• the regulation of cerebral blood flow (CBF) is critical because it allows the brain to receive a steady supply of nutrients and oxygen despite changes in systemic blood pressure
  • the brain weighing ∼ 1400 g  (∼2% of total body weight) consumes:
    • 20% of basal oxygen demand (~ 3.5 mL O2/100g brain tissue/min)  (Rink, 2011)
    • 25% of basal glucose demand (~ 75-100 mg/min; ~5.6 mg glucose/100 g brain tissue/min) (Mergenthaler, 2013)
    • 14-20% of cardiac output (CBF is ~ 700-800 mL in total per minute for standard 1400g brain; 50ml/100g brain tissue/min)
      • ∼ 70% in the anterior circulation
      • ∼ 30% in the posterior circulation
  • the brain is supplied with blood by the two internal carotid arteries (ICA) and two vertebral arteries, which anastomose intracranially and form the circle of Willis   → Anatomy of cerebral arteries
  • the intracranial vascular compartment has an arterial (high-pressure) part with active autoregulation and a venous (low-pressure, relatively passive) part; both can change their volume
  • CBF decreases with age

Cerebral blood flow (CBF) definition


CPP = MAP – ICP (or CVP if higher than ICP)

cerebral resistance (R)  = (8 x l x η) / πr4
= length of the vessel, η = viscosity of the blood, r = vessel radius

CPP – Cerebral Perfusion Pressure, MAP – Mean Arterial Pressure, CVR – Cerebral Vascular Resistance, SVR – Systemic Vascular Resistance, CO – Cardiac Output

  • in stable CPP, changes in cerebral blood flow (CBF) are regulated by cerebrovascular resistance (CVR), most commonly by changes in the diameter of intracranial arteries and arterioles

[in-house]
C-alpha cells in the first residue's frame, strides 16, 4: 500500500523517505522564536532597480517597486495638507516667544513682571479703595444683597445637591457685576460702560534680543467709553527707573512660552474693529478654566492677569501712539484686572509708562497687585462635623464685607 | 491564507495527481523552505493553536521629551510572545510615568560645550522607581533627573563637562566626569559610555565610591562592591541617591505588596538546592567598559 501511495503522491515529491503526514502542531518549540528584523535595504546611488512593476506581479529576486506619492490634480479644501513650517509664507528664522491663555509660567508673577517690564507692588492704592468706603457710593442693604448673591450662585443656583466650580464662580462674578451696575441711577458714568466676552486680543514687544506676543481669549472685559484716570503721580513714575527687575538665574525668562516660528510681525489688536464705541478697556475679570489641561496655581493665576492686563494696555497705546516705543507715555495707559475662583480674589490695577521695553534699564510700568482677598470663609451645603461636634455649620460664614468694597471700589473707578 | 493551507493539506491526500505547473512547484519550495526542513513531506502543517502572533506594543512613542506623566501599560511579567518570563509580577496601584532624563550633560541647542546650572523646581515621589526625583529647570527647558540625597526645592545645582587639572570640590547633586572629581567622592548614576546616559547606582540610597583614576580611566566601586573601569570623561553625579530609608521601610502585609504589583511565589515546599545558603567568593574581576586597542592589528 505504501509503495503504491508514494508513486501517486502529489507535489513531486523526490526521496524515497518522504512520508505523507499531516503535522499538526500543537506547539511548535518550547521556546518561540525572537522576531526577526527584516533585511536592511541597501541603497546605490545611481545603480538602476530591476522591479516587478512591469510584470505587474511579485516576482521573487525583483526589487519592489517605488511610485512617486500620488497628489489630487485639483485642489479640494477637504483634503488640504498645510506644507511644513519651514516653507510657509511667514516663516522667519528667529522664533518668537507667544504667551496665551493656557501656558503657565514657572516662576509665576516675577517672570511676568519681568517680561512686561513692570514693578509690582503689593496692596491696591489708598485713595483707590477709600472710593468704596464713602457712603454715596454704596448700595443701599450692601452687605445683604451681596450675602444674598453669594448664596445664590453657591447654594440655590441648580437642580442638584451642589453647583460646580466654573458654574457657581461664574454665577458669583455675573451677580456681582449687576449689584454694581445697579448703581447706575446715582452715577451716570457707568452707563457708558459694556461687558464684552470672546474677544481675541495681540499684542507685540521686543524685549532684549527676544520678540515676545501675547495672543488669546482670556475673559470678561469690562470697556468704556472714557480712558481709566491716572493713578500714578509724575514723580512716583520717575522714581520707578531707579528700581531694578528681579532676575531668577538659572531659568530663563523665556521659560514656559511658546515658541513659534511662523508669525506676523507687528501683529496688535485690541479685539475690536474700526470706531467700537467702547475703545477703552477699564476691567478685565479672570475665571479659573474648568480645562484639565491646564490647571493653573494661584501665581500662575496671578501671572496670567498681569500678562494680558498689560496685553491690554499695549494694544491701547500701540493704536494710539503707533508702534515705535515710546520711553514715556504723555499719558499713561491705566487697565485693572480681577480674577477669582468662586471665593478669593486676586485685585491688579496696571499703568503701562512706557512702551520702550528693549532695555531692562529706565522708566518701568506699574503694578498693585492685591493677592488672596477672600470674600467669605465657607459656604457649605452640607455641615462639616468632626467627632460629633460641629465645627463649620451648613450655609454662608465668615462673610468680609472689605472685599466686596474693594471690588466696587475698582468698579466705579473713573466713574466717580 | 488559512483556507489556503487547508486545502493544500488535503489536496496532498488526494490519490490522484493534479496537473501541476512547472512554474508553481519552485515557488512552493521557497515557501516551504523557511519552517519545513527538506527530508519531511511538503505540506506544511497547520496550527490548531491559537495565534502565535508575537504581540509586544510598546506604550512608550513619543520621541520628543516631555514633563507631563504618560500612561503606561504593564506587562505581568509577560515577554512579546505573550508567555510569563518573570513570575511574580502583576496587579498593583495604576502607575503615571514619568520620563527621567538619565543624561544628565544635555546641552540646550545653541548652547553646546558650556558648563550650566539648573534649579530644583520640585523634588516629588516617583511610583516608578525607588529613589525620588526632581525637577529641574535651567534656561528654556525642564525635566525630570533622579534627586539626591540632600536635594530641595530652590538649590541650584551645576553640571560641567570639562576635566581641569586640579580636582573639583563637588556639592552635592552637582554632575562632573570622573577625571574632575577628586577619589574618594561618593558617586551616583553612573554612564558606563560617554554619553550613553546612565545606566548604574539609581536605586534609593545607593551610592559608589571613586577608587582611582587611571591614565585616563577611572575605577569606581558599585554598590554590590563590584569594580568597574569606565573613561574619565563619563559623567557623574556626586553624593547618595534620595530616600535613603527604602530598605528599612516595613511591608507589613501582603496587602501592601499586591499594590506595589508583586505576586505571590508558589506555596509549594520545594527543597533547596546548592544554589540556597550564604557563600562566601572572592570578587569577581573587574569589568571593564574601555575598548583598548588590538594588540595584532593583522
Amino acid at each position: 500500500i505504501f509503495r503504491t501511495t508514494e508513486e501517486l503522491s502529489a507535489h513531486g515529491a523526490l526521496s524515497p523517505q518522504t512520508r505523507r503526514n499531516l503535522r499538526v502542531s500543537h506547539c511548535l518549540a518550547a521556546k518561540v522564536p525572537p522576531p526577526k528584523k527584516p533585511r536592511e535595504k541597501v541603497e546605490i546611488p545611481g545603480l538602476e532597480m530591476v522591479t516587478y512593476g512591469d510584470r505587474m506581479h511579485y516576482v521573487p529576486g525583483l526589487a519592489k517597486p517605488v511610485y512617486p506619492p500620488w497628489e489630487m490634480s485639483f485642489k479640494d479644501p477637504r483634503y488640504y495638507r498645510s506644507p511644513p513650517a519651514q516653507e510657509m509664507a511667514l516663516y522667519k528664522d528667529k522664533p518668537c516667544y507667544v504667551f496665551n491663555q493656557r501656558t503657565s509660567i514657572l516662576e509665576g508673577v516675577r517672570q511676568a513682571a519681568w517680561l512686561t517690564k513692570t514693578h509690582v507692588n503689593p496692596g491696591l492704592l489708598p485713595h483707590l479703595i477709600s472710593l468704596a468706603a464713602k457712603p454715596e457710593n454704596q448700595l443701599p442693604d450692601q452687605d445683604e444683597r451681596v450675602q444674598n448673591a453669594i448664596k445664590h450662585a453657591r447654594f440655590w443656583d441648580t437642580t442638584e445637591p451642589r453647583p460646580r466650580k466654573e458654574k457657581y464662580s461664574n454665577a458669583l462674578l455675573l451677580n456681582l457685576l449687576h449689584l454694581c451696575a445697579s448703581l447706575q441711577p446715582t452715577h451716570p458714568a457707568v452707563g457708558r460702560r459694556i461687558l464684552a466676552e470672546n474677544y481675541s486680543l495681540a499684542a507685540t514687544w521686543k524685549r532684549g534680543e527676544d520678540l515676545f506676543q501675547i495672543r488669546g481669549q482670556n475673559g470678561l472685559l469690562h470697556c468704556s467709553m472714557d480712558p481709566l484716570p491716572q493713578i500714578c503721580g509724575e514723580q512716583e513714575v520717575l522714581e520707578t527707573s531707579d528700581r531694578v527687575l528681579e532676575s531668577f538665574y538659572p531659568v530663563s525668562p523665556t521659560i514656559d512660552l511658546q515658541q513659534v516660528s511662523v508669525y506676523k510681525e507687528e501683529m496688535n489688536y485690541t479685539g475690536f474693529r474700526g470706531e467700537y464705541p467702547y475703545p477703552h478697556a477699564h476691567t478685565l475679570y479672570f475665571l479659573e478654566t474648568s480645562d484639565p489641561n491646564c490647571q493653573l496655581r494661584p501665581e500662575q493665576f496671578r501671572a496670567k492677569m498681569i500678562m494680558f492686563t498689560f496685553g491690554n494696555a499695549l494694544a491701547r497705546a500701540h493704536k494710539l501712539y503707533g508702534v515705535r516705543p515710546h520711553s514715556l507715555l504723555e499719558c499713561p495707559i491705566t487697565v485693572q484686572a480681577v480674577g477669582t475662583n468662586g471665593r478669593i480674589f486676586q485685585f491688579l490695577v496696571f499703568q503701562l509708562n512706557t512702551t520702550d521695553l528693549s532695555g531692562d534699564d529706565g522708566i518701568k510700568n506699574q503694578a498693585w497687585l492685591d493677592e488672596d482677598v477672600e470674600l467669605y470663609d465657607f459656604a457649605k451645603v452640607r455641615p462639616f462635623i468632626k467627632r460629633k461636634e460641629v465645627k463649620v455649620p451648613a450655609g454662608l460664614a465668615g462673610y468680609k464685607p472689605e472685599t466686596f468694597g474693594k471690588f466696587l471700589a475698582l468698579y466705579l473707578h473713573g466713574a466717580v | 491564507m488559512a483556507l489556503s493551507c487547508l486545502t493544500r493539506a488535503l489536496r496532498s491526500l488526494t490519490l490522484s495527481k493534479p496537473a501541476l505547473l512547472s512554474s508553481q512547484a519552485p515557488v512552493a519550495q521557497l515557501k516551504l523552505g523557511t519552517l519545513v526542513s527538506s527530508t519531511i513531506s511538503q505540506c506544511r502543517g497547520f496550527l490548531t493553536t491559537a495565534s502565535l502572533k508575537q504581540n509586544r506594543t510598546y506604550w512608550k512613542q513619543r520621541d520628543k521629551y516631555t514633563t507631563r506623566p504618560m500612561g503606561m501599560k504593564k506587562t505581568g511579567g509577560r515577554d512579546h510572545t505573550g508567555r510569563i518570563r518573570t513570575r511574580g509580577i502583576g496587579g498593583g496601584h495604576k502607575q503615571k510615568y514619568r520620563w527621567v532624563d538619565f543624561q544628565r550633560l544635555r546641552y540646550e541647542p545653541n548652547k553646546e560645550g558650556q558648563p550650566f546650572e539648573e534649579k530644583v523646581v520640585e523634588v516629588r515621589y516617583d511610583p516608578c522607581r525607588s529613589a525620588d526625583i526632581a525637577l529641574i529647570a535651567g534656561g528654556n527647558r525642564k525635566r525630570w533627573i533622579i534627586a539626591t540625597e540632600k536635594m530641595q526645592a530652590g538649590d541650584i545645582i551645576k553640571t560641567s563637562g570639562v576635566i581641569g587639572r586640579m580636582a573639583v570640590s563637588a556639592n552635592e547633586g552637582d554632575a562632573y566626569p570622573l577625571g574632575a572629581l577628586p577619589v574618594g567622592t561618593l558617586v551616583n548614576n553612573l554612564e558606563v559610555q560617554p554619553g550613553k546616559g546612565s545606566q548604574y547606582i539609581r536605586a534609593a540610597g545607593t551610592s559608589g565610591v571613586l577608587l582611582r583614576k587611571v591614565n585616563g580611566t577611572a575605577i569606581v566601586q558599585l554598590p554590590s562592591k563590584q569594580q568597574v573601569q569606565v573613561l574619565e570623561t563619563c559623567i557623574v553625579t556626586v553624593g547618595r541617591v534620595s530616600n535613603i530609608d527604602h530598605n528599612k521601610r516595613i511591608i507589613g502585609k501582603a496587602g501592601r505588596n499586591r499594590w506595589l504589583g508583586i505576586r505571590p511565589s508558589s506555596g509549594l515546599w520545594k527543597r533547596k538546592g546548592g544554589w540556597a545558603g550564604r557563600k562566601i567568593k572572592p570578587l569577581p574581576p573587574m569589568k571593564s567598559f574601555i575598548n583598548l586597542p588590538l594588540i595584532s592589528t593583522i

• narrowing of arterioles leads to an increase in CVR and a decrease in blood flow velocity in the proximal segment of the artery
    • CVR also increases with increased blood viscosity (polyglobulia, leukocytosis, increased plasma protein content, etc.)
  • Cerebral Perfusion Pressure (CPP) is the difference between mean arterial pressure (MAP) and intracranial pressure (ICP = 10 mmHg under physiologic circumstances) or CVP
    • normal CPP ∼ 70-90 mm Hg
    • CPP< 50 mm Hg leads to hypoperfusion (irreversible at CPP < 30mmHg)
    • the higher the ICP (or CVP), the lower the CPP, if the MAP remains stable
  • CBF is constant at MAP in the range of 60(70)-160 (170) mmHg (different values were reported); outside this range, it already responds passively (see autoregulation curve below)
    • MAP < 50-70 mmHg (i.e. CPP < 50 mm Hg) leads to hypoperfusion
    • MAP > 160-170  mmHg (i.e., CPP > 150 mm Hg) leads to hyperperfusion, impaired HEB, and the development of edema or bleeding (e.g., post-CEA hyperperfusion syndrome)